Translation? The realtor who only sold ten homes last year might actually have more time for you than the one who sold 100.

In some states, a realtor’s fee in negotiable. That doesn’t mean you should choose the realtor with the lowest fee.

“Each agent/broker is able to decide what their service is worth, and charge accordingly. But realtors who charge the least may not provide the greatest service. If your agent hasn’t done at least five deals in the last six months, then I’d reconsider going with them. If they are a new agent, and you feel comfortable in ‘giving them a break’ make sure that new agent is backed up by a strong support system with a great manager/broker,” Katie says.

And before you quit your job to become a realtor, remember that they don’t get to keep their entire commission.

“We are independent contractors, so we pay out of pocket for everything – our insurance, car, gas, brokerage fees, photos, staging, marketing materials,” Katie says. “To me the largest cost is my time. My phone is attached to me. I am available to my clients 24/7. The real estate market doesn’t care if my son has a little league game. When the market calls, I need to be ready to respond. So even when I am home, I am never fully home. The milestones I miss out on with my family is the number one cost to me.”

What you see on TV: Once you pick on a house, you’ll definitely move into it within a few months

Expert opinion: Often fiction

On real estate reality TV shows, the buyer always gets the house he or she chooses and moves in within 45 days!

But deals often fall through for a number of reasons. “The most common reason a deal falls through is that the seller and buyer can’t come to terms after a home inspection. Other reasons are if buyer cannot obtain financing at the last minute,” Katie says.

You don’t really own a house until after the closing.

Things happen to stop or delay the process all the time.

When I sold a rental property many years ago, the bank appraised it for $50,000 below the selling price, meaning that the buyers couldn’t get the full financing they wanted.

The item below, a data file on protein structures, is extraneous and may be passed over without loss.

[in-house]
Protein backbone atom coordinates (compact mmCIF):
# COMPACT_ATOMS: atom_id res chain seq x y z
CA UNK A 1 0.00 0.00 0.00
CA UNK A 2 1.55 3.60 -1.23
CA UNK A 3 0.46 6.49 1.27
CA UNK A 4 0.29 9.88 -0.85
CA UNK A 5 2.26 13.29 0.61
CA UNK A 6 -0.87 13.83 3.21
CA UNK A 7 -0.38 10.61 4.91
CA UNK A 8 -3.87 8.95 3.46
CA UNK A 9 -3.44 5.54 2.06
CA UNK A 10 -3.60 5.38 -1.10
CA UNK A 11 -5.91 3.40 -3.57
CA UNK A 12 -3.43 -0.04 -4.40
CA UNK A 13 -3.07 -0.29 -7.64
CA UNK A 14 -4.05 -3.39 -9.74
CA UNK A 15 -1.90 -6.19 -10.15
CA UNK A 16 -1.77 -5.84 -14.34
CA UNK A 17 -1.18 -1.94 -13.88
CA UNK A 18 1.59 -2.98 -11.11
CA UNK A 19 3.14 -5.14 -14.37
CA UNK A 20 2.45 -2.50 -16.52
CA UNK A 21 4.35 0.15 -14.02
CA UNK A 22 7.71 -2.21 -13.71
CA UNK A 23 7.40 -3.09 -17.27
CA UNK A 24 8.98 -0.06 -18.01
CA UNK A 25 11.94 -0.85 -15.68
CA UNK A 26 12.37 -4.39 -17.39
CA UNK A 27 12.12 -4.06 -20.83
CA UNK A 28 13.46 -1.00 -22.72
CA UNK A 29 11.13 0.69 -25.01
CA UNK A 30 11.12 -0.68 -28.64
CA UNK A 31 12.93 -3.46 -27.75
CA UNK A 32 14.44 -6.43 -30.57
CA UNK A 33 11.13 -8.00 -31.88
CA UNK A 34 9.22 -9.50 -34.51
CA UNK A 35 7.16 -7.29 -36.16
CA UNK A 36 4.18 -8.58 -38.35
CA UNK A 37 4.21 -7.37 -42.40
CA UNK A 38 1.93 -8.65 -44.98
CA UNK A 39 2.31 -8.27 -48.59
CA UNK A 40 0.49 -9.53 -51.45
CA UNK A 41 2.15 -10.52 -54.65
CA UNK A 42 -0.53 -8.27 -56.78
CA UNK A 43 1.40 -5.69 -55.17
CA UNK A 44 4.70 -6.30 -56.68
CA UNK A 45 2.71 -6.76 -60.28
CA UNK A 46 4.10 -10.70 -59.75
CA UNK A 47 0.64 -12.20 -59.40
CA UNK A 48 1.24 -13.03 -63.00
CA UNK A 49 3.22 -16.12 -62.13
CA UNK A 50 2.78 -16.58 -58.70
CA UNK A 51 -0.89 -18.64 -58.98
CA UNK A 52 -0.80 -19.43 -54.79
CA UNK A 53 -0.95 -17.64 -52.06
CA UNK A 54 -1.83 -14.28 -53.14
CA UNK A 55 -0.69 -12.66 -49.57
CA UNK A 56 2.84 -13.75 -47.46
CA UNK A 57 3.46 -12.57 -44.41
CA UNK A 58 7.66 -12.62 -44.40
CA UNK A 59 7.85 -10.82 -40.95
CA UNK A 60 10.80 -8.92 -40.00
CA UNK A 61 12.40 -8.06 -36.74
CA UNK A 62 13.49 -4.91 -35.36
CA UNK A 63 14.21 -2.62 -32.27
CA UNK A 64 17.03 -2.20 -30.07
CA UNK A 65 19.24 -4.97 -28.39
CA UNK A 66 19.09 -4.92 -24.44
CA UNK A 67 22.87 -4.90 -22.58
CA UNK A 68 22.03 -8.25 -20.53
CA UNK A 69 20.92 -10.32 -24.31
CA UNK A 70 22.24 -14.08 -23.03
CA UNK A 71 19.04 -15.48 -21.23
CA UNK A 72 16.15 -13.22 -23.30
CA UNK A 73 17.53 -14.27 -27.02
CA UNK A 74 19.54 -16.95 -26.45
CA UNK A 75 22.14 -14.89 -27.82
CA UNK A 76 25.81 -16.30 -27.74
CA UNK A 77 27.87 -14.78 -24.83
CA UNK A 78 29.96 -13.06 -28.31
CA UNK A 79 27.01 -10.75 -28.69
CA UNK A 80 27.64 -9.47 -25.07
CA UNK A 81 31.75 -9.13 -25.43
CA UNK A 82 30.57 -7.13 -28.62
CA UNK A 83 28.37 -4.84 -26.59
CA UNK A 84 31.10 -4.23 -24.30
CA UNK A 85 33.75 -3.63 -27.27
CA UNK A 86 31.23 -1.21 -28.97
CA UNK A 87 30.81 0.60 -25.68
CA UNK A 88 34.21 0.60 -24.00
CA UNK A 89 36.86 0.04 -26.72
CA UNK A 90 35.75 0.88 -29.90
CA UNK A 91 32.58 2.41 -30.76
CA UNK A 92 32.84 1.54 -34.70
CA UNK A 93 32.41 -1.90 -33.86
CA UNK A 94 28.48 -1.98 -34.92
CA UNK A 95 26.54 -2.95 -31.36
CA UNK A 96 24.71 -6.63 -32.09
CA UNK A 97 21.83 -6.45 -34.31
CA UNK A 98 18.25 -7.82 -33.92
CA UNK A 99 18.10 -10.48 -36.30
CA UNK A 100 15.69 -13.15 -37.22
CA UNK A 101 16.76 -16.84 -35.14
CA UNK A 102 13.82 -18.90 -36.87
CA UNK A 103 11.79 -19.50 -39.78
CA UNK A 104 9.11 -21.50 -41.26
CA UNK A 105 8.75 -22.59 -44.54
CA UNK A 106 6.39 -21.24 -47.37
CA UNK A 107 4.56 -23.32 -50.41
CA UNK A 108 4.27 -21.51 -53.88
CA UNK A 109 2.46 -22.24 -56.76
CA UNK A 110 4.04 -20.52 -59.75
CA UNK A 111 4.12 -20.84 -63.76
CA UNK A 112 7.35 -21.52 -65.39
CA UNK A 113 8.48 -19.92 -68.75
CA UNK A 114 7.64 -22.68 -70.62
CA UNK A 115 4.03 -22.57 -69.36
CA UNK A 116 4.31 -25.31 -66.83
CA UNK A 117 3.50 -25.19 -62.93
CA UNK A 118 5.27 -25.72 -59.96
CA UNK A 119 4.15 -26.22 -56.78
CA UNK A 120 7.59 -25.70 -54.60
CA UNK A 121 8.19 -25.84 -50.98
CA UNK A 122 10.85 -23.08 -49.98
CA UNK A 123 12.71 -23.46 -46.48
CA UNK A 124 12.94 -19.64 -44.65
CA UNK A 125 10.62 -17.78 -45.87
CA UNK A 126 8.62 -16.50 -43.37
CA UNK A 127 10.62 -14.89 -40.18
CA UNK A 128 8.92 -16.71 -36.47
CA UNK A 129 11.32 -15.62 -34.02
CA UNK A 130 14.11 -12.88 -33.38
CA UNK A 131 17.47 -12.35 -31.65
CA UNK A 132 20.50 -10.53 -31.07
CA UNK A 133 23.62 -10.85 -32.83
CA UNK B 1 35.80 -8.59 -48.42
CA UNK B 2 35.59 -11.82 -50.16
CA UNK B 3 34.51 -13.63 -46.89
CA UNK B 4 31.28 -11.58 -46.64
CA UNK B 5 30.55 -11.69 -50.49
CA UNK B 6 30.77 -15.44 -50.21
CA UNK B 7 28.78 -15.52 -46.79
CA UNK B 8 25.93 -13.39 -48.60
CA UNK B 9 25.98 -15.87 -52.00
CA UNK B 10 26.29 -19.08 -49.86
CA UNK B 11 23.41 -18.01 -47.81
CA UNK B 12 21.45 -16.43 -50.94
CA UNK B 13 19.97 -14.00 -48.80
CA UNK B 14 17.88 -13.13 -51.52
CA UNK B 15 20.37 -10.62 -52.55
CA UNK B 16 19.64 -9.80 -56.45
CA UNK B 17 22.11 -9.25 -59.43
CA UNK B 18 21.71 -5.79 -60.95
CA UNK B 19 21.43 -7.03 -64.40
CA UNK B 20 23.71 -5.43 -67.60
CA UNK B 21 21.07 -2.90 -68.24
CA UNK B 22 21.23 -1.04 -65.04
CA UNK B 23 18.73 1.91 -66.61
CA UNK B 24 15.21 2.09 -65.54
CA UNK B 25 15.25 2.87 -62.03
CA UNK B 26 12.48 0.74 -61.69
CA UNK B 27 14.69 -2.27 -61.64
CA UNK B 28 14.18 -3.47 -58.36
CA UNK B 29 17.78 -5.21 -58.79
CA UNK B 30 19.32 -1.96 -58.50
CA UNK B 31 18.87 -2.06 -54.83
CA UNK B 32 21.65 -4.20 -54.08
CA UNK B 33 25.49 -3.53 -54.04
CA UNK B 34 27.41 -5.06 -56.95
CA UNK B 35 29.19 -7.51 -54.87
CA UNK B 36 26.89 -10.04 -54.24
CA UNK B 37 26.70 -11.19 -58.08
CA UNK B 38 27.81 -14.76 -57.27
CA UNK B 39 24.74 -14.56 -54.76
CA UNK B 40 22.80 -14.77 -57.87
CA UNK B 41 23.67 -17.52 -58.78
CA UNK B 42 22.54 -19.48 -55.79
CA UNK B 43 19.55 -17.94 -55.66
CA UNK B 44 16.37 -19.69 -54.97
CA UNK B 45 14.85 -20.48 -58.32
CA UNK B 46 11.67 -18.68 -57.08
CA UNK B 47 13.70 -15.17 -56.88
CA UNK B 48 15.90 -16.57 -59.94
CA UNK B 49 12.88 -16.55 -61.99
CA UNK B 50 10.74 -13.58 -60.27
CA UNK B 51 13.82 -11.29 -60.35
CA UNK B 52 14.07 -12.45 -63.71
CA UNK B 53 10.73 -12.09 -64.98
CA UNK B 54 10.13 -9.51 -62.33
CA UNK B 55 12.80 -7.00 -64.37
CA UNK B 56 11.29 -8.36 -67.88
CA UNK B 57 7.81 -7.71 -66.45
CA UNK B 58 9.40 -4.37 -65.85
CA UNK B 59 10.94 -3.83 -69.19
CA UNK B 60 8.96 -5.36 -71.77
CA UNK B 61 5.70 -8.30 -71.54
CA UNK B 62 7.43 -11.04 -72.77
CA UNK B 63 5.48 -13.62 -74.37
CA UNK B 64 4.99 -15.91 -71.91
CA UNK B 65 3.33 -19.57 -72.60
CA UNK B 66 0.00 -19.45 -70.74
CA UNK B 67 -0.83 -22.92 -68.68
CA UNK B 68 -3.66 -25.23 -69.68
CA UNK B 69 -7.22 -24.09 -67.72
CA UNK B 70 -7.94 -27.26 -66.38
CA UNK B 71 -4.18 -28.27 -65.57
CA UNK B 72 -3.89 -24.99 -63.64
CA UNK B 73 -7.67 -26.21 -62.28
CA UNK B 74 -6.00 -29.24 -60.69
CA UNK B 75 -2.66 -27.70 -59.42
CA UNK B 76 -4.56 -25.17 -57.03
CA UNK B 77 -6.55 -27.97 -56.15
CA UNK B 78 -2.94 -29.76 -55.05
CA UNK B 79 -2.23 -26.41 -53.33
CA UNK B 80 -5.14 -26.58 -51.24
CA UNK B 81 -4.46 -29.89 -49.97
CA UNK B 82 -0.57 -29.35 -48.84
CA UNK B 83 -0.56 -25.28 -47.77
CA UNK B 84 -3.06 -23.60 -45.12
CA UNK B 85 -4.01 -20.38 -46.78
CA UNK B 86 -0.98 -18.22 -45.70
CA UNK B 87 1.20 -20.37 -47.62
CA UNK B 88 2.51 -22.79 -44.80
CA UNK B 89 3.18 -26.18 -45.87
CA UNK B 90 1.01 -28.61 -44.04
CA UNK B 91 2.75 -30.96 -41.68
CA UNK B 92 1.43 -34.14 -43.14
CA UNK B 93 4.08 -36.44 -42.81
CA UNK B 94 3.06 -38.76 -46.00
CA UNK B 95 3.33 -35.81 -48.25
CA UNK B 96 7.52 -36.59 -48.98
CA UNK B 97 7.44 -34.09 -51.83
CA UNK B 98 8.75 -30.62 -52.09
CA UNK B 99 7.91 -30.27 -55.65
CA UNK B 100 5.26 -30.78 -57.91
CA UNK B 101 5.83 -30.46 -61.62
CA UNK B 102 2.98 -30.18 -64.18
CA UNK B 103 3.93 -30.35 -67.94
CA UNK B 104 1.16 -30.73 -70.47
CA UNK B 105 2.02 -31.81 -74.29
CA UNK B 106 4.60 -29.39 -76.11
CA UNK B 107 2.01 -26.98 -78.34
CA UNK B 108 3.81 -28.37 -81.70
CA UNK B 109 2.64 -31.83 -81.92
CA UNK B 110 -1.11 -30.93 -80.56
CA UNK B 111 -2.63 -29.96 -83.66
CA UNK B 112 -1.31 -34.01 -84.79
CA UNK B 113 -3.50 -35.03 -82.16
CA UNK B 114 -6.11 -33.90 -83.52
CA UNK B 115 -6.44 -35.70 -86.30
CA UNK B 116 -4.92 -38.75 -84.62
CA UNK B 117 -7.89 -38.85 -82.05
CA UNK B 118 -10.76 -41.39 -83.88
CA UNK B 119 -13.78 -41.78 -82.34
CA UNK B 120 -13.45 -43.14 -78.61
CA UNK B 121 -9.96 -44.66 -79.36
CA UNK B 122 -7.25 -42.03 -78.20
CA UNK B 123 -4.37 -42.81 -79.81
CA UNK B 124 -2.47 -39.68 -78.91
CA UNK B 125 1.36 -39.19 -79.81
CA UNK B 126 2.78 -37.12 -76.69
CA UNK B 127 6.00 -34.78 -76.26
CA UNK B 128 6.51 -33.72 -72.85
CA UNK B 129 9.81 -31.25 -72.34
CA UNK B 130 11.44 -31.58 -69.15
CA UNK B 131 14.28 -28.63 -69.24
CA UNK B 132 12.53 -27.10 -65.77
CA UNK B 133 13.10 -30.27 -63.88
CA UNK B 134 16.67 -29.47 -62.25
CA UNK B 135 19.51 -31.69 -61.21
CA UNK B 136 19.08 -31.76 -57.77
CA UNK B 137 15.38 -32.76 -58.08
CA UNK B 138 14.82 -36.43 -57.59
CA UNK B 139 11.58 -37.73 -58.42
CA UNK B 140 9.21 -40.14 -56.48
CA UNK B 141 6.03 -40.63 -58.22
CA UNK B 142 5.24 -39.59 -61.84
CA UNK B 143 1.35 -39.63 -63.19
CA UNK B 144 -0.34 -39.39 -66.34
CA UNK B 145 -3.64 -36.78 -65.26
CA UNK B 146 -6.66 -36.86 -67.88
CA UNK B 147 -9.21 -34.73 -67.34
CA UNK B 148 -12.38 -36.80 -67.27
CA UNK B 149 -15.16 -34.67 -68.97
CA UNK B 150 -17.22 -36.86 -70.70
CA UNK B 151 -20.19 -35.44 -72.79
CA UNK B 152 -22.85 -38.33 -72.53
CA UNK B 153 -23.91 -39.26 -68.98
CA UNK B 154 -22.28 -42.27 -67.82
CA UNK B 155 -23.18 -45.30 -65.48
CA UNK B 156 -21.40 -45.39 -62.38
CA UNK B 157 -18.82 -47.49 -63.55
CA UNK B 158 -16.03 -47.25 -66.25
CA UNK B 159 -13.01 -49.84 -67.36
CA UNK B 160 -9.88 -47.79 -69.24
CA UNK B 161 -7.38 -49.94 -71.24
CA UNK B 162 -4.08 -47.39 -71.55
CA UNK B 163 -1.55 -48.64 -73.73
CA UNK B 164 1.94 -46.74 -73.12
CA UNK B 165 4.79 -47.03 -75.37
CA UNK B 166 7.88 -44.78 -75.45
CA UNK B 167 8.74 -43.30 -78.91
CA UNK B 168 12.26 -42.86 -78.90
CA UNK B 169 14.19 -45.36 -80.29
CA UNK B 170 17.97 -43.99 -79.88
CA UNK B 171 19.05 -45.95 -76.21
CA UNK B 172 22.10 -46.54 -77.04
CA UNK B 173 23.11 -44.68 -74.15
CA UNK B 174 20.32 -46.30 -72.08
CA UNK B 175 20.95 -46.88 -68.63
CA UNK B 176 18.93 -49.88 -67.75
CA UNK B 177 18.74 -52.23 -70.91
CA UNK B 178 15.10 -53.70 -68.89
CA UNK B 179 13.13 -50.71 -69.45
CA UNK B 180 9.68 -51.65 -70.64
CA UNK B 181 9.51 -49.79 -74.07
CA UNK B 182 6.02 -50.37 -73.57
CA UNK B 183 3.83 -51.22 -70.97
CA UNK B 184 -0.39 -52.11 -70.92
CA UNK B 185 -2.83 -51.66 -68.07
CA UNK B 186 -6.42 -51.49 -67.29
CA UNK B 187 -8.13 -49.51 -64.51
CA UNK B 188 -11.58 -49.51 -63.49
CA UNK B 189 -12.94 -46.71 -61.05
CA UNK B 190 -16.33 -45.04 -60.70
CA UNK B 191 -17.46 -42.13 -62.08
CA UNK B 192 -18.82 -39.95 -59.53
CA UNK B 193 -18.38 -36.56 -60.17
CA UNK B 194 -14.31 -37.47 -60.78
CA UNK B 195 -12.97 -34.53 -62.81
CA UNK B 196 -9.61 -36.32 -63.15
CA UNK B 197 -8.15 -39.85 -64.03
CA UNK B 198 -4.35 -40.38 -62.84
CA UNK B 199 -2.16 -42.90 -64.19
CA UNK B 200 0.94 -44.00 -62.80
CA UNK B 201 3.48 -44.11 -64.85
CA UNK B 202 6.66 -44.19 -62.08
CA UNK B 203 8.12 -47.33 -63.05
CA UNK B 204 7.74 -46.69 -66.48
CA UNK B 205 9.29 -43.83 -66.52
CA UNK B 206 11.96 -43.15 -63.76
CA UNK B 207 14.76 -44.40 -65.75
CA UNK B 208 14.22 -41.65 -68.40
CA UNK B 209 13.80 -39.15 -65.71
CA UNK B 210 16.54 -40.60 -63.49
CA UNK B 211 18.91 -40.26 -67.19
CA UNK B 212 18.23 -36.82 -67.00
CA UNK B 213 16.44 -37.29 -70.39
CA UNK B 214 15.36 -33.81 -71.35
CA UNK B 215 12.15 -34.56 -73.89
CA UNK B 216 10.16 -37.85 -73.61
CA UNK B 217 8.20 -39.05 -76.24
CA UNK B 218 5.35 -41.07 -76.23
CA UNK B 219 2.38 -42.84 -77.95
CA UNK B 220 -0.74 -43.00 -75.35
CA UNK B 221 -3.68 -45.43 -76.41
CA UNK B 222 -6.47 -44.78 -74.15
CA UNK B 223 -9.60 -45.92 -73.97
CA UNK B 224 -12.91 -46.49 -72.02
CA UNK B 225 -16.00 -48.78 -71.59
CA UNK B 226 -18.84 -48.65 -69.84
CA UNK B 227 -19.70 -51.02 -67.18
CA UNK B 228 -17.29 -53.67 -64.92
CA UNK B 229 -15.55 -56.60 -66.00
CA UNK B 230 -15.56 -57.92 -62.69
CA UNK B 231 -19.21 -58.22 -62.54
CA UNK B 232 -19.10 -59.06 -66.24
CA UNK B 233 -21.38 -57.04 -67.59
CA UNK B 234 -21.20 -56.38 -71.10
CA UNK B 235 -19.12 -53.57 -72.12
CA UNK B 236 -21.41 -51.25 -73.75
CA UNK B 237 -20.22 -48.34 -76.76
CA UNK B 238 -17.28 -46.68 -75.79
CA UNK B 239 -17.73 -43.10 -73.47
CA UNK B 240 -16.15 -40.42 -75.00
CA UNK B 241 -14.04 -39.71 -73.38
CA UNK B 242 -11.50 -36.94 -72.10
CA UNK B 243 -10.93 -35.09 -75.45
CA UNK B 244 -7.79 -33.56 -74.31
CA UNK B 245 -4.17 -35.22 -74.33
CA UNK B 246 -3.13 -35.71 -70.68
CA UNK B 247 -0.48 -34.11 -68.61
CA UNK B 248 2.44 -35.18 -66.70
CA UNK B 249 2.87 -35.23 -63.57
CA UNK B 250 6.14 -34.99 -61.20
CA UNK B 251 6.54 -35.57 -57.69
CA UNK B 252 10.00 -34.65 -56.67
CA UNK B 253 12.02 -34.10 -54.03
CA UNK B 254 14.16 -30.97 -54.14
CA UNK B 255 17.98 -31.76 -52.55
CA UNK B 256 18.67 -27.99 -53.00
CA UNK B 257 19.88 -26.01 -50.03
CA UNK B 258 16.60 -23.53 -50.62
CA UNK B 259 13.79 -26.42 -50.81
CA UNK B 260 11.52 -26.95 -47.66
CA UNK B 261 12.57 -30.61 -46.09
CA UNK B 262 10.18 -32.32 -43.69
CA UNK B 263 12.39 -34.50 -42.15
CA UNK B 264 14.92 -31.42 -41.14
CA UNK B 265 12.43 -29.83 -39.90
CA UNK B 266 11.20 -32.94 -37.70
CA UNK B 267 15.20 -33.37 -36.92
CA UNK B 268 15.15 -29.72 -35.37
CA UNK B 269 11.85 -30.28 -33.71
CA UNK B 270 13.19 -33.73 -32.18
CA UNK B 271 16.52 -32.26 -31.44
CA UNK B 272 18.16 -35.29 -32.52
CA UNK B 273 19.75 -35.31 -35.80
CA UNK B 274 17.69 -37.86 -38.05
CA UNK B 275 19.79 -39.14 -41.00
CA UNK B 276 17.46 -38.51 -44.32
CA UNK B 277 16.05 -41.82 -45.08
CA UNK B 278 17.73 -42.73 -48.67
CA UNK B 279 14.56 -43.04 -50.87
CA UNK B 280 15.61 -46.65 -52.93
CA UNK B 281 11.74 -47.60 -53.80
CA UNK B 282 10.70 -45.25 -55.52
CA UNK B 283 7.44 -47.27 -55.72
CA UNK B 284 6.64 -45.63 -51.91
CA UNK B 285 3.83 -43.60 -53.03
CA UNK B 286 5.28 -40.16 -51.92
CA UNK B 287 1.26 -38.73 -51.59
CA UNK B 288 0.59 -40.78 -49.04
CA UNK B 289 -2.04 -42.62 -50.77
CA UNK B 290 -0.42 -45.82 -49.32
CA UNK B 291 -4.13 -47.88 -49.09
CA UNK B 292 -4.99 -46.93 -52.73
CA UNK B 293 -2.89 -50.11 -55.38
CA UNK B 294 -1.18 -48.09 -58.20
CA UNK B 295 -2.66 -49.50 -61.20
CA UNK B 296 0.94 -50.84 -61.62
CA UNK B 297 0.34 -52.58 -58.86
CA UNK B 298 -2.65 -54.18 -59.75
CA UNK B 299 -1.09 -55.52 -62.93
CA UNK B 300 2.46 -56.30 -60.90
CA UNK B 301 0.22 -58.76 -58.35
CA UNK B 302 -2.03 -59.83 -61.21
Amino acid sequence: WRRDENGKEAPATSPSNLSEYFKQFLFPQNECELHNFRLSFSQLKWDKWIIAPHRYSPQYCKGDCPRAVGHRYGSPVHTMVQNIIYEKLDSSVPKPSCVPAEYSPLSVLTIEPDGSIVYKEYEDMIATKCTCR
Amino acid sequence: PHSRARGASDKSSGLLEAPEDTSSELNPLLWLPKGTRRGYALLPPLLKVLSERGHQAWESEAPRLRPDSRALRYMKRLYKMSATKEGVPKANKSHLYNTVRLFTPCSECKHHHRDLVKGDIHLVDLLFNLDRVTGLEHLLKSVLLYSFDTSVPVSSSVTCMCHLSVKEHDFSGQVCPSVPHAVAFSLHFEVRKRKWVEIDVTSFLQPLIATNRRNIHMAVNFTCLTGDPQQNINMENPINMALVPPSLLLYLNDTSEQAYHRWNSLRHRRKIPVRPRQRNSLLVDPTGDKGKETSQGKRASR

Thankfully, the buyers came up with the $50,000 themselves. But most people aren’t so lucky.

A friend of mine found buyers for her home who wanted to close within 30 days. But then no one could find the building permit for a porch my friend had added ten years earlier. That delayed the closing ten days.

Then the buyers needed another 15 days to come up with more cash before the closing.

A 30-day closing became 60—that’s two months of mortgages she had to pay unexpectedly.

Stress city!

What you see on TV: You can’t sell a house while you live in it

Expert opinion: Fiction

One reason I’ve been delaying selling my home is that I was under the impression I couldn’t be living in it while it was on the market.

I thought I’d have to move into temporary housing and keep paying my mortgage—I don’t have the money for that.

After all, on these shows, the houses are always empty or staged with fancy furniture.

It never seems like a real family or person is still living in the for-sale home.

But Katie says the opposite is true. “I almost never recommend an empty home. Staging is always worth it,” she says. “It’s not awful if a seller is still living in a home, unless the seller’s home is too personalized and their décor is not up to today’s standards. If they have too much furniture I suggest they remove it and store it either in the basement, garage, or a storage facility.”

Keeping a house clean and being able to get out at a moment’s notice if there’s a showing is still a hassle. But it’s just part of the game. “I have to remind sellers that when you put a home on the market it is no longer ‘your home’, rather it is a ‘house for sale.’”


  • Real estate reality TV shows aren’t very realistic at all
  • Buyers look at more homes than the shows imply
  • Realtors don’t make as much money as the shows imply
  • Closings often take months, and are often delayed or killed for a variety of reasons
  • You can live in a home while selling it

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About the author

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Patty Lamberti is a freelance writer and Professional-in-Residence at Loyola University Chicago, where she teaches journalism and oversees the graduate program in digital media storytelling. If she doesn't know something about money, you can trust she'll track down the right people to find out. You can learn more about her at And if you have any story ideas, or questions about money etiquette that you'd like her or an expert to answer, email her at [email protected]